AI could prompt merge of radiology, pathology into one specialty

x-ray
Experts say radiology and pathology should merge into one specialty to make room for advancements in artificial intelligence.

With artificial intelligence poised to take over image-centric medical domains, some health experts are urging radiologists and pathologists to consider merging into a single specialty. 

Advancements in deep learning have paved the way for computers to take on a bigger role in reading medical images, but that doesn’t mean machines will replace radiologists and pathologists entirely, according to a viewpoint published in JAMA. Instead, the authors argue that the two specialties should merge into a single role as “information specialists,” allowing computers to take over the menial tasks associated with reading images.

RELATED: RSNA16 - New technology, research and radiology careers

Artificial intelligence—including IBM’s Watson—can read thousands of X-rays and CT scans in a matter of minutes, identifying fractures or abnormalities far quicker than a radiologist. By adopting a modified role in order to make room for AI advancements, clinicians would oversee machine interpretations and make higher level clinical decisions by integrating information from patient charts.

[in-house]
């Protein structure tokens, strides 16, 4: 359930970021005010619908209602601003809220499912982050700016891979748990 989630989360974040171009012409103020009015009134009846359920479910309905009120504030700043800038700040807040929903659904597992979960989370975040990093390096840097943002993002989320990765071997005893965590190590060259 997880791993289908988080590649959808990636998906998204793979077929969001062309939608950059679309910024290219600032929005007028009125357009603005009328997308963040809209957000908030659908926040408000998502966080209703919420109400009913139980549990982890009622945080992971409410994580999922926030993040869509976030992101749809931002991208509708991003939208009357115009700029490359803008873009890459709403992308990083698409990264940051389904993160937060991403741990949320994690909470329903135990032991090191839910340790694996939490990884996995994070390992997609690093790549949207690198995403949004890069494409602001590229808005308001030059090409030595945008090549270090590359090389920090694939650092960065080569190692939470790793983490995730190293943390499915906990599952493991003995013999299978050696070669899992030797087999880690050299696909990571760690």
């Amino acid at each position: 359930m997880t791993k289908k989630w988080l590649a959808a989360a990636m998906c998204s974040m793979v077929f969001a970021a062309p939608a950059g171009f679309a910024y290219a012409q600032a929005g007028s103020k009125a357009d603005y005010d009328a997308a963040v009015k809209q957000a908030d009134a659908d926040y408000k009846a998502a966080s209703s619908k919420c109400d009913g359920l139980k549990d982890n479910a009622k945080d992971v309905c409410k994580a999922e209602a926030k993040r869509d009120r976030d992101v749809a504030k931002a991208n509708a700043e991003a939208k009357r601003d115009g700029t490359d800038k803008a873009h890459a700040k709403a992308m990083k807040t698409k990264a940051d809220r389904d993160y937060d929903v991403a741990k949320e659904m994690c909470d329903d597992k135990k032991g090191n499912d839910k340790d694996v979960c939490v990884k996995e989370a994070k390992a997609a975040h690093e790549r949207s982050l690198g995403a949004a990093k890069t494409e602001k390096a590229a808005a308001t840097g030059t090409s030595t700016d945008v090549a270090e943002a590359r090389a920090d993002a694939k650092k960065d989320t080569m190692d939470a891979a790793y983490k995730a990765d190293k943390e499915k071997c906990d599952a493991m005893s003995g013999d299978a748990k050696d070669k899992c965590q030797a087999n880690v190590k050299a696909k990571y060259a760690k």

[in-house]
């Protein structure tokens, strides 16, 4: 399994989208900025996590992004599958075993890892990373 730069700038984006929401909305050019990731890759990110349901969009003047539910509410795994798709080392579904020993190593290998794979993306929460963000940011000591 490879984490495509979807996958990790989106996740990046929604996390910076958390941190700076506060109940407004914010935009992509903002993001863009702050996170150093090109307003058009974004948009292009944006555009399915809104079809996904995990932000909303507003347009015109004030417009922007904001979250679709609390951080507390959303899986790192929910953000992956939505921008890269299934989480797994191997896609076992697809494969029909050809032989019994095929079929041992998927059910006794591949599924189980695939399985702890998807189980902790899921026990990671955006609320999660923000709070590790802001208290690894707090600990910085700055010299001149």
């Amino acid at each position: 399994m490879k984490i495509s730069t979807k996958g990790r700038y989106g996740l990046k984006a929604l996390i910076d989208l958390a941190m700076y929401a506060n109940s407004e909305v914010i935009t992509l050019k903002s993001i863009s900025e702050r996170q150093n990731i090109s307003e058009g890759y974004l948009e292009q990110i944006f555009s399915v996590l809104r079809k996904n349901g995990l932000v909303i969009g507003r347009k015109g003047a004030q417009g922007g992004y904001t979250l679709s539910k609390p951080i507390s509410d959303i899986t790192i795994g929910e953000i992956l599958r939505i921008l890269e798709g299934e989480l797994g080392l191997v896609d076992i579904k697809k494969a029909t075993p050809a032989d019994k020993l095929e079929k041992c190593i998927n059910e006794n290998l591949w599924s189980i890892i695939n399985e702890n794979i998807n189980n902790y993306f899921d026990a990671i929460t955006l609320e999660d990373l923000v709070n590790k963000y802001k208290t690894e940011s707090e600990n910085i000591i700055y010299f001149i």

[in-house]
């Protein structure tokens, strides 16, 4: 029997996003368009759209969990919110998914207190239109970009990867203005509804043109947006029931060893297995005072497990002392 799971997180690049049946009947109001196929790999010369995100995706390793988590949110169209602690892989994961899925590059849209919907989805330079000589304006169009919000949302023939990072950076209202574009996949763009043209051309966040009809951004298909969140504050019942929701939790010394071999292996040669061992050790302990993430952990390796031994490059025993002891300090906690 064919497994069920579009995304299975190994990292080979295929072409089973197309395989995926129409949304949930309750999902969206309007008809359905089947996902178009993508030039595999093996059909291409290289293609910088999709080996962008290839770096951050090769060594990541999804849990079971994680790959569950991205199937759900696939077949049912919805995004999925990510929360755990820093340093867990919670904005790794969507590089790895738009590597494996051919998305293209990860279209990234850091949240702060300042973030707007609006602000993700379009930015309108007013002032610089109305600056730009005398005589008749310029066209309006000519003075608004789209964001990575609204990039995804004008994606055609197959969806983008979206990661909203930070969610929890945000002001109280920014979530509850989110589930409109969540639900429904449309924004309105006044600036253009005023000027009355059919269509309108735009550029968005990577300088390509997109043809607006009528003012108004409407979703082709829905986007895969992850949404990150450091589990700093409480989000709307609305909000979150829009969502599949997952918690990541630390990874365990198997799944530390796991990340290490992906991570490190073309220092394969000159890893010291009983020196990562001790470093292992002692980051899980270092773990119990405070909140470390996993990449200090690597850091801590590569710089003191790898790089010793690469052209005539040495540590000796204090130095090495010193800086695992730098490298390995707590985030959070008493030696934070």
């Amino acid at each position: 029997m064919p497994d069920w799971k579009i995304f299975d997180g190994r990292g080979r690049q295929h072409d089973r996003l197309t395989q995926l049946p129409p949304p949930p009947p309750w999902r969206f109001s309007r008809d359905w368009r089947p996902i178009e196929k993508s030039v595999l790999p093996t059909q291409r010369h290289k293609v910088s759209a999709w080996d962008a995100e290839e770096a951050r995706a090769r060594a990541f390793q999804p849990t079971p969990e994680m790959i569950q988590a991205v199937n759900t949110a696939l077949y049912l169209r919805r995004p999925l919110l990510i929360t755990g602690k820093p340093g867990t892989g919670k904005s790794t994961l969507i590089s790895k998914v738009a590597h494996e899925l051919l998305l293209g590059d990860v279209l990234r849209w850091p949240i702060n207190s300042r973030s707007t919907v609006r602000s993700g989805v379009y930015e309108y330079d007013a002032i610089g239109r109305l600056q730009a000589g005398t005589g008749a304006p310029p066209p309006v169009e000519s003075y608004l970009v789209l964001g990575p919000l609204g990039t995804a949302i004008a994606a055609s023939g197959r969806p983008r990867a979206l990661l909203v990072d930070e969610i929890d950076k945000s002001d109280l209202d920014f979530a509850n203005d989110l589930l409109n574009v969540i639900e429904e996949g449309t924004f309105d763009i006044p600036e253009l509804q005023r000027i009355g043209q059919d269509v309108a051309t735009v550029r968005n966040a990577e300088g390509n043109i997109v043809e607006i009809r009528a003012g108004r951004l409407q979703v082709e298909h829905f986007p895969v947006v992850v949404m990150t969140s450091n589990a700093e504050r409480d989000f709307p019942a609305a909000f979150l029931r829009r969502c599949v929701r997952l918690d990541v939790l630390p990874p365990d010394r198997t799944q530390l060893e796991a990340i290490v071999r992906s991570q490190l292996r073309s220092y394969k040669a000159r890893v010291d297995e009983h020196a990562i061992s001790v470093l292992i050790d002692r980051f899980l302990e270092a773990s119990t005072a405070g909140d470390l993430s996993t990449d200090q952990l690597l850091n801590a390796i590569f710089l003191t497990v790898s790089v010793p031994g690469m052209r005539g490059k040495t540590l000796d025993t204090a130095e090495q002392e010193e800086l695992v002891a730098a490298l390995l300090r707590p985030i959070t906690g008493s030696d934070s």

“The merger is a natural fusion of human talent and artificial intelligence,” the authors wrote. “United, radiologists and pathologists can thrive with the rise of artificial intelligence.”

In an accompanying editorial, researchers at Harvard Medical School highlighted the rapid integration of AI in medicine over the last five years, pointing to recent advancements that could transform medical practices. Integrating validated models into image-based specialties allows hospitals to quickly evaluate millions of images at a fraction of the cost, freeing up clinicians to focus on other patient care concerns.

Machine learning has been shown to improve cost and quality in healthcare, help clinicians classify and treat diseases, and address patient satisfaction. But experts have also cautioned that while computer systems are adept at processing vast quantities of data, evaluating nuanced information could pose a significant challenge requiring human intervention.